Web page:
Due to delays for approval in Congress, the draft law will be updated. They will start from the legalization of exchanges to the acceptance of cryptocurrencies as currencies.
Colombia’s cryptocurrency ecosystem will move toward an update to the draft law that was prepared nearly two years ago. A group of panelists who participated in a debate on the regulation of blockchain, and crypto-asset platforms last June 24th reached this conclusion.
Juliana Matiz, Co-Founder of the financial markets training and education company Investopi, was responsible for organizing and moderating the debate. It had the participation of Congressman Mauricio Toro, President of Colombia Fintech, Erick Rincón Cárdenas, and, Carlos Mesa, Director of the Bitcoin Colombia Foundation. All of them agreed that, due to the recent delays for the approval of Draft Law 97, many of the proposals included in the document have become obsolete.
During their discussions, the participants mentioned the cancellation of the introduction of the draft law, which Senator Horacio Serpa Moncada had to do on June 8th. The suspension occurred while waiting for a concept that the Financial Superintendence of Colombia (SFC) must issue. That situation discouraged the start of the 4 debates that would allow the draft law to become a law.
The panelists think that the draft law requires an update to adapt it to the changing reality of the ecosystem, considering that the discussions for its preparation date back around a year and a half ago.
A Long Way to Go
Congressman Toro predicts that the process for the approval of a cryptocurrency law will be long since Colombian authorities do not consider the cryptocurrency issue a priority. This situation is gaining strength amid the economic problems that the coronavirus has caused, which now keep the government busy.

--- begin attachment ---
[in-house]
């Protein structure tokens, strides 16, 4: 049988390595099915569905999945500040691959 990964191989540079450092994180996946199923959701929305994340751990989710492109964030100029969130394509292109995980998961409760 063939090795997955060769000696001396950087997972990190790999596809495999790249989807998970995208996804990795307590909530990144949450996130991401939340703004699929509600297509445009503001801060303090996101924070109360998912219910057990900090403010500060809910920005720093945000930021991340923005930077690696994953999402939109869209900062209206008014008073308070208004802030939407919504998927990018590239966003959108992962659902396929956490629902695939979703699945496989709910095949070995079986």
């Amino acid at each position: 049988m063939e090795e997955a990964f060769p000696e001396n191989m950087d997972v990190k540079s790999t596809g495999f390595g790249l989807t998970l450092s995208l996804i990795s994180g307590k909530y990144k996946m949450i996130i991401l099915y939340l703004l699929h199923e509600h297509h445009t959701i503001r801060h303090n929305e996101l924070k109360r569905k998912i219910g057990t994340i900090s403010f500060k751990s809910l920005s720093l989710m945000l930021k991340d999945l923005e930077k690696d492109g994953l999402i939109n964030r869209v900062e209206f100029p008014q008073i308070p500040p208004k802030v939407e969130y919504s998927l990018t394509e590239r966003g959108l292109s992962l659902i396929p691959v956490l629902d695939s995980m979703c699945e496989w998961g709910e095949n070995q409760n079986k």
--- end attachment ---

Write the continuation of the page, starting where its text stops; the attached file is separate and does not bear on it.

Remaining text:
He mentions several aspects on that path. The first step, which the current draft law already contemplates, has to do with legalizing exchanges. It is an urgent step since these platforms have serious difficulties to operate due to a prohibition that the SFC issued, which prevents banks from opening accounts for companies that operate with cryptocurrencies.
The next steps are aimed at achieving the approval of cryptocurrencies as currencies and a method of payment, beyond their recognition as assets. According to Matiz, this complex process involves starting with a definition of terms. The president of Colombia Fintech shares this opinion and focuses on the foreign exchange and fiscal impact of admitting them as legal tender.
Beyond “Blockchain, Not Bitcoin”
Regarding the authorities’ low interest in the cryptocurrency ecosystem, Erick Rincón Cárdenas proposes, as a mechanism to streamline the process, which the recognition of cryptocurrencies occurs through the National Executive and not through the Congress.
That idea is aimed at taking advantage of the tendency of the Colombian government, who show their interest in the so-called distributed ledger technology (DLT) with the support for various blockchain projects and applications for official use. Since 2018, that initiative has been part of Iván Duque’s government plan and has worked in line with the well-known motto “blockchain, not Bitcoin”.
However, Congressman Toro makes it clear that the strategy of regulating via decrees is not viable. He says that it is not only because of the lack of government interest but because regulating in this way requires “skipping some rules.”
By Willmen Blanco